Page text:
Privacy, safety and security issues related to health IT systems were high on the agenda on the first day of the conference.

One of the most eagerly awaited health IT events, Healthcare Information and Management Systems Society (HIMSS) Annual Conference and Exhibition 2014, opened at Orange County Convention Center in Orlando, Florida on Sunday, February 23.

More than 1,200 exhibiting companies will showcase thousands of products and services, including 350 newly launched cutting edge offerings, in this five-day exposition. 

The HIMSS14 conference will also host more than 300 concurrent education sessions organized around seven core topics of ICD-10:

With the increasing concerns expressed on securing patient information and the recent legislative focus on patient safety; privacy and security issues remained the most talked about topic at the HIMSS14.

Leaders from various national healthcare organizations and hospitals gathered to discuss how the safety and security challenges in health IT systems can be met.

The session on Meaningful Use (legal regulations regarding the use of certified electronic health record technology in hospitals to achieve better health outcomes in the USfocused on exploring the adoption of:

  • Stage 1 Meaningful Use requirements using real world case studies and their implications
  • Sucessfully moving onto the Stage 2 Meaningful Use requirements after Stage 1 adoption

The symposium on Patient Safety explored how models from other high-risk industries such as nuclear power and aviation can be used to overcome adverse events in hospitals and make health IT systems safer and robust.

Keynote speaker David Classen, Chief Medical Information officer at Pascal Metrics:

Drawing lessons from case studies in Flight Operations Quality Assurance programs in aviation and other real-time learning systems, explained how such risk-reduction models can be used in Health IT systems.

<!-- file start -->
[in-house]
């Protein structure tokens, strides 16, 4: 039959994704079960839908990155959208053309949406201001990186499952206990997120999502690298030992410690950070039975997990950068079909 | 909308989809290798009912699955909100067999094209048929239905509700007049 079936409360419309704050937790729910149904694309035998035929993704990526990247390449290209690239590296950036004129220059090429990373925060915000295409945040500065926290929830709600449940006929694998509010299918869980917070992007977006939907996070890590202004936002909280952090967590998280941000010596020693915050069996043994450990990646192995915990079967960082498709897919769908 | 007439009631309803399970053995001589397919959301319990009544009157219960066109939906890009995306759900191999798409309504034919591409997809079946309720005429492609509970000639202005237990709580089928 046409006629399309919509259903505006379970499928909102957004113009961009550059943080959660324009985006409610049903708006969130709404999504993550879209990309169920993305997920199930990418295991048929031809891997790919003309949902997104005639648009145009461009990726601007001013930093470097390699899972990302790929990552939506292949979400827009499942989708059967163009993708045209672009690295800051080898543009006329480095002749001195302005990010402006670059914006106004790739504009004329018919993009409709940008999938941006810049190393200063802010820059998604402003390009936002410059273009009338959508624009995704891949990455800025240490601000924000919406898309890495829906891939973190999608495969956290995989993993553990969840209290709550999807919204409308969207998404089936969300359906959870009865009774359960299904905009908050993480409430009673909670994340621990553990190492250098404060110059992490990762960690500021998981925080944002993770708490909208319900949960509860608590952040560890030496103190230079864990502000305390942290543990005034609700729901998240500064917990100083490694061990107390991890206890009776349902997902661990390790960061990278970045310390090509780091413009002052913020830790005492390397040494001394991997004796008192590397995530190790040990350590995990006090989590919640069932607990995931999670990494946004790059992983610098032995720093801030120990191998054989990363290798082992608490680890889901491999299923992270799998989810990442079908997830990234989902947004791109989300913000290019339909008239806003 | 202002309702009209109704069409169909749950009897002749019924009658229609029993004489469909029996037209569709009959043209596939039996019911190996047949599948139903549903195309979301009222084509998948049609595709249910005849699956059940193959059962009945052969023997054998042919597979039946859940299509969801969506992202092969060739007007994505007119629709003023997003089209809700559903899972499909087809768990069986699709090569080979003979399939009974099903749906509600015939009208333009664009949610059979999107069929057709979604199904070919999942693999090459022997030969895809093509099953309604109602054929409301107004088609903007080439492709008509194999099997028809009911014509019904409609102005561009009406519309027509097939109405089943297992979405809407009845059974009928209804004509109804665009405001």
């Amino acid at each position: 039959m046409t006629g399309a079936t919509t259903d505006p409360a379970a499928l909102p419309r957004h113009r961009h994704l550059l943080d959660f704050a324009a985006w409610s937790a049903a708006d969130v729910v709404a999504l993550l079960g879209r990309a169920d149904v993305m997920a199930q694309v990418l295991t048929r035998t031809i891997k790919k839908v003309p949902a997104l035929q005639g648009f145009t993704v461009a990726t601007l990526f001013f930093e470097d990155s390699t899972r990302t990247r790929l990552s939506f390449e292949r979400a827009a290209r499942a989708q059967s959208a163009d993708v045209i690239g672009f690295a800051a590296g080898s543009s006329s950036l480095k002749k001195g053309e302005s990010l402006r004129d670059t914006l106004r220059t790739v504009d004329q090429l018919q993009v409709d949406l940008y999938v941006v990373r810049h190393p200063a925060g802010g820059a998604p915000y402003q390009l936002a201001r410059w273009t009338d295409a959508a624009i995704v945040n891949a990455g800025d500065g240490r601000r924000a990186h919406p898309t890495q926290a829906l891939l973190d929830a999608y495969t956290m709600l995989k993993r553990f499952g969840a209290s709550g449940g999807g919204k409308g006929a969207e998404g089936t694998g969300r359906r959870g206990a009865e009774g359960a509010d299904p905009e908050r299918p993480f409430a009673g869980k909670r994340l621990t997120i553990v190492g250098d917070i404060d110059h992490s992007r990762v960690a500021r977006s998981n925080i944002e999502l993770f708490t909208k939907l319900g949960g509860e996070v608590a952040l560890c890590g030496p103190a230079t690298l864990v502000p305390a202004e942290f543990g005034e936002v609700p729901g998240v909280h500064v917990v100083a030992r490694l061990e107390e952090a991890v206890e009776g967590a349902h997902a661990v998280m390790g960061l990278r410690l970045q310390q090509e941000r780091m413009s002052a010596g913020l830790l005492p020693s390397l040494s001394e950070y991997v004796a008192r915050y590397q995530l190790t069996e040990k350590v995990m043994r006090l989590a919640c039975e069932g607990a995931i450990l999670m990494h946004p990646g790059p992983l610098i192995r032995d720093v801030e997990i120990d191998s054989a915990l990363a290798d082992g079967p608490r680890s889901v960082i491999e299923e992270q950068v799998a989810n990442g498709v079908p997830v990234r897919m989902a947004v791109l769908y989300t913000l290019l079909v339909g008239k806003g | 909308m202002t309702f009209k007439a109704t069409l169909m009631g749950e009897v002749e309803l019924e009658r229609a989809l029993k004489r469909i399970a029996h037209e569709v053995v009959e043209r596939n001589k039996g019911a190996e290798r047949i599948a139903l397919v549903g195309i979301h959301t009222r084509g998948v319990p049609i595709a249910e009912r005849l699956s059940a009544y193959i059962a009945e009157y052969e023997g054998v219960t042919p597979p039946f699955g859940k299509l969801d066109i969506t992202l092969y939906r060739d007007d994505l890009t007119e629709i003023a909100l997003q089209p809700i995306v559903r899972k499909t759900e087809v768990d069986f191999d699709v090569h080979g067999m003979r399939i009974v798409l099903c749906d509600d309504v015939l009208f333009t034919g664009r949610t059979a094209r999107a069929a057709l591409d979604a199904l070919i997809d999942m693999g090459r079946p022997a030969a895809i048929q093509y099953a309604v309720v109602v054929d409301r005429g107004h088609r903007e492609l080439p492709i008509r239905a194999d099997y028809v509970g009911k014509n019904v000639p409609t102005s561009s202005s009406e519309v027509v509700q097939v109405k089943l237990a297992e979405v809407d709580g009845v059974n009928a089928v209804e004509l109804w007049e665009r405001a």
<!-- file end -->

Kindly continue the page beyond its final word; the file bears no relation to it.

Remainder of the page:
health IT systems Health IT systems can be used to reduce preventable adverse disease events arising from therapeutic duplication, contraindication related issues and drug-drug interactions.

Another day-long symposium Privacy and Security: Challenges and Opportunities in Healthcare Identity’ explored how various issues related to healthcare identity management can be resolved through sound patient identity management systems.

The keynote speaker Nancy Farrington said that the dirty data (errors due to duplication, overlapping, lack of labeling and overlays) constitutes about 8% to 12% of all hospital electronic health records.

Dirty data in electronic health records may rise further to 20% with more database mergers. Costs associated with dirty data were estimated to range from $50 to $1,000 per record.

The experts suggested that moving on to HIPAA requirements for unique patient identifiers can significantly reduce costs due to patient identity, record and medical erros by implementing:

  • Standardized patient identification process across the health IT system
  • Identification approaches that use ‘smart’ technology
  • Machine-readable patient ID cards 

The seminar on ‘Patient Safety: Making Healthcare Safer – IT Challenges and Solutions’ discussed best practices that can be implemented in identifying actual or potential health IT related safety concerns which could potentially compromise patient safety:

  • Improving safety self-assessment tools
  • Enhancing health IT certification programs
  • Using random on-site inspections
  • Investigating serious violations to prevent IT-related errors

Taking note of the seriousness of the health IT safety issues, HIMSS has announced Annual Call for Committee Volunteers for the fiscal year 2014-15.

This will guide the implementation of programs that advance the privacy and security of health IT systems.